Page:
Kvass or kvas, is a traditional beverage primarily known in Russia, the Baltic States and the Ukraine, where it is predominantly consumed during the summer months. The ingredients and recipes are diverse, because kvass production was for centuries a cottage industry; that is, it was brewed by families at home. Each family possessed their own recipe for brewing kvass using a wide range of ingredients; however, one ingredient common to all of them is rye. For kvass made at home, the rye was first baked into loaves of bread before commencing the brewing process [1]. For industrial production, it was necessary to find other raw materials, such as raw grain, sugar and various types of malt. The following report offers an overview of the ingredients and processes and also outlines the possible methods by which kvass can be produced on an industrial scale.

With the InPro 6970i series, Mettler-Toledo Ingold introduced a new line of optical sensors for the measurement of dissolved oxygen in Food & Beverage. Based on a chemo-optical technology, the InPro 6970i sensor offers significant advantages for the brewing industry. High operational availability, combined with excellent measurement quality is the perfect answer to the most demanding brewery requirements such as increased product yield and guaranteed minimized level of oxygen in beer.

The problem of nitrosodimethylamine (NDMA) confronted the industry in January of 2006, because analysis results showed that certain malt samples had exceeded the recommended maximum concentrations for NDMA, once again returning this topic to the spotlight. Monitoring systems commissioned by the German Maltsters’ Association as well as the German Brewers’ Association have been in place since the middle of 2005, which are intended to screen malt – especially malt sold on the market – for its NDMA content. Preventing the formation of NDMA is important, not only from the standpoint of the legal guidelines governing its maximum allowable content but also due to the significant danger of attracting negative media attention, since nitrosamines are both carcinogenic and very soluble in water. Nitrosamines readily pass through cell membranes and, if ingested, increase the risk of cancer in almost every organ in the body. NDMA formation occurs during the kilning process. The amines (e.g. hordenine) naturally present in malt and the nitrogen oxides from the air intermingle under application of heat to form NDMA.

The first Westfalia Separator hydrostop separator – a clarifier type SC 35 – was delivered to the Bavik brewery in Bavikvove, Belgium in 1984. The next major step followed in 1990: The SC 120 was the first machine capable of performing ejections every 45 seconds.

Starting from May 4th, Mettler-Toledo adds the RAMS Systems to its family of products. The RAMS product monitoring systems have been successfully established in breweries, beverage and food applications and have proven their use over years. The InPro8600 RAMS is a optical working System for monitoring liquid products and continuous measurement of colour and turbidity in different wavelengths Typical applications for RAMS systems are product/water phase separation processes, or product identification in process lines.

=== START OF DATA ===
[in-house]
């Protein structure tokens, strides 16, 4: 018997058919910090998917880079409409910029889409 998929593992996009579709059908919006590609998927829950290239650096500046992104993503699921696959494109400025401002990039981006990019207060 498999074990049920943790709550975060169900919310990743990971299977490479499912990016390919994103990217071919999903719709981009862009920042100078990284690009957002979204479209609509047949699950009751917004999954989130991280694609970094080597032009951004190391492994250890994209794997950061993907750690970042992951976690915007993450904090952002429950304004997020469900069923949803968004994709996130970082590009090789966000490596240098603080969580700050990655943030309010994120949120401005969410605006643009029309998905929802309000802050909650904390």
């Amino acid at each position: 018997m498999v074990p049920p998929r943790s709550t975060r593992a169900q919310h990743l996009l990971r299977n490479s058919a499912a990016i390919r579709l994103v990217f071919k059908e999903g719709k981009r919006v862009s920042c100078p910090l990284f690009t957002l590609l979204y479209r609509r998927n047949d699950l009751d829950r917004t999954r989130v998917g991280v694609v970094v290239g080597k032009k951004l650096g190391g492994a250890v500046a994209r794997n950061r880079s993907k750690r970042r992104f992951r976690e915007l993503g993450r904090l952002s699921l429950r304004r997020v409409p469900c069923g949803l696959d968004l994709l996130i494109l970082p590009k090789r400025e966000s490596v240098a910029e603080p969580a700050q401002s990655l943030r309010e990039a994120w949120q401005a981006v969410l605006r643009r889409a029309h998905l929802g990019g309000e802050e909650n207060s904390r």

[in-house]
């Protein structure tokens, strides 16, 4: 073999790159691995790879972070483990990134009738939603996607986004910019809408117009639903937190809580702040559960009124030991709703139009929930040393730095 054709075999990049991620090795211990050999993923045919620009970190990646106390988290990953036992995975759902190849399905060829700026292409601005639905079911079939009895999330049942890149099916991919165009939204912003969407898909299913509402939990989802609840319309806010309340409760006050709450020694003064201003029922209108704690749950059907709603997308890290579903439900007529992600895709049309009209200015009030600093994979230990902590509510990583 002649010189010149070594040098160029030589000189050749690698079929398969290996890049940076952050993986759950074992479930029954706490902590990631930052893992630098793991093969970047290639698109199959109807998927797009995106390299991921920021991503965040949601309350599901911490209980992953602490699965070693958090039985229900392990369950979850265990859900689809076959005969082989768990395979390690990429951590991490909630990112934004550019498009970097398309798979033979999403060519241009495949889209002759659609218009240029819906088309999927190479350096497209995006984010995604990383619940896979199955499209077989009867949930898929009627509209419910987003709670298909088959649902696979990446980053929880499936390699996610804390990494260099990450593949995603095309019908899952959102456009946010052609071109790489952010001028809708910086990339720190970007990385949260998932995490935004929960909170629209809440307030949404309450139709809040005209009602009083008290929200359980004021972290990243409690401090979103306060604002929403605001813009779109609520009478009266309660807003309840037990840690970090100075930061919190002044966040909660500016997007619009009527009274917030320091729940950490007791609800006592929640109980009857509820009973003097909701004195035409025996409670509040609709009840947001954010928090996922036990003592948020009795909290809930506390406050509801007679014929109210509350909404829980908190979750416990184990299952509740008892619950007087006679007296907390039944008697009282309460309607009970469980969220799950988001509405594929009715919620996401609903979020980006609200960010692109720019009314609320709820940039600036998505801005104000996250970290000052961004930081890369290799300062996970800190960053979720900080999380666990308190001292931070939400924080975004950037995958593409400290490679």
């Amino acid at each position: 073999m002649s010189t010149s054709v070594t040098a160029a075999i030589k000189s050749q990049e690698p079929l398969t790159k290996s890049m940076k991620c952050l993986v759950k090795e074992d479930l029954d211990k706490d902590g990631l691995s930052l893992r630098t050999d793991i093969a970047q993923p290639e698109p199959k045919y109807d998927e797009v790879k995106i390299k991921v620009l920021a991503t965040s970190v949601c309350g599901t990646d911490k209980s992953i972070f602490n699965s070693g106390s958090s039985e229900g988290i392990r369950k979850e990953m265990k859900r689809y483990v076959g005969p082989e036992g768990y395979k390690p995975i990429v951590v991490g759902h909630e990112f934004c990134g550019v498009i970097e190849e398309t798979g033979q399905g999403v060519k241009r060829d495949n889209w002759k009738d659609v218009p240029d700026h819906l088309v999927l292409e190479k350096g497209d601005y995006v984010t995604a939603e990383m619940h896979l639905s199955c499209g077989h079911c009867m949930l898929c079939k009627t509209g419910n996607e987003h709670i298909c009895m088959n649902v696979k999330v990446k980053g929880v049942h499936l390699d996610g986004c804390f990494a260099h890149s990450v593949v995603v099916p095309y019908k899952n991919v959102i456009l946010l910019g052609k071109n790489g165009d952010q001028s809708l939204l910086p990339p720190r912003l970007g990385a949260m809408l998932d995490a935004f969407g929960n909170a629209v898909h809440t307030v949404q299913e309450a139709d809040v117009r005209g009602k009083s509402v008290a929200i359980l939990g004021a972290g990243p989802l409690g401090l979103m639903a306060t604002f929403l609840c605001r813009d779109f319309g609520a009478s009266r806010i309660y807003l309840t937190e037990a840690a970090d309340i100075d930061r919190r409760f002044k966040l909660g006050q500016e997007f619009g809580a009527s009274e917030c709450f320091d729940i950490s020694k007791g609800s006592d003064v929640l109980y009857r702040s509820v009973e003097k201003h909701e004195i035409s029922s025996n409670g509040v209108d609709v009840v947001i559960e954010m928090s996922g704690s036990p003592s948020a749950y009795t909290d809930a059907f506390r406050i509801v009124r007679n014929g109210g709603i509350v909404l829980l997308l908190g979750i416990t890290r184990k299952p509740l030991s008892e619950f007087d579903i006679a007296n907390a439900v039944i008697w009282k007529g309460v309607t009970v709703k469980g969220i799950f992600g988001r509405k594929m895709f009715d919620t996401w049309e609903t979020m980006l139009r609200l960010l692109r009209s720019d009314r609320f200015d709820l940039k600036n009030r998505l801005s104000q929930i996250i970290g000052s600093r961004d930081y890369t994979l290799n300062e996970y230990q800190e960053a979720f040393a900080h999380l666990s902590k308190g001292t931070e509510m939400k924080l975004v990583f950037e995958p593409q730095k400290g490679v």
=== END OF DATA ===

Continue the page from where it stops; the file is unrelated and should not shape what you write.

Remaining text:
Progress in the breeding of hop varieties has been significant in the last 30 years. Until recently efforts were mainly concentrated on the breeding of high-alpha hops, whereas in the last couple of years new aroma varieties were increasingly launched. In order to facilitate the overview, this presentation first gives you an idea of how hops can be evaluated.

Baumer presents a new FlexTop family. The individually configurable temperature transmitters of the series 2202, 2203 and 2204 are suitable for the food and beverage industry, pharmaceutical and biological technologies, chemical and petrochemical industry as well as for heating, ventilation and air condition applications. The input can be configured for thermocouples, resistance sensors and voltage signals.

Results from the 2008 malting barley harvest were eagerly awaited by the brewing and malting industry. Apart for the hope that the harvested quantity would be adequate to serve as a basis for assured raw materials supply, the quality of the crop was at the very centre of attention.

In contrast to previous experience, bottom-fermented beers were hardest hit this year. Two analyses have been carried out at the Weihenstephan Research Centre for Brewing and Food Quality (FZW) that can show if malt has a tendency to gush. The analyses involve the rapid gushing test, also known as the Weihenstephan or Donhauser Test, as well as the Modified Carlsberg Test according to MEBAK. This overview contains the results obtained to-date in the R&D department of the FZW.

Beers from the 2007 barley harvest were again severely affected by gushing. This phenomenon gives rise to complaints and loss of image for breweries; quality of beer as such is not affected. In 2008, brewers are again beset by gushing problems and the justified question for the scientific community is: “When will the causes of gushing finally be completely understood?” Brewers who had problems in the past with beers “gone wild” have been hoping to get an answer for years.

When will the gushing puzzle finally be solved? Brewers who in the past have not been able to tame their wild beers have been waiting for an answer to this question for many years. Research has been going on for almost just as long in the hope of identifying the causes on the one hand and to come up with practical countermeasures on the other hand. And here we are again in 2008 – a new gushing year. Calls for “research that finally solves the problem” are doing the rounds again.

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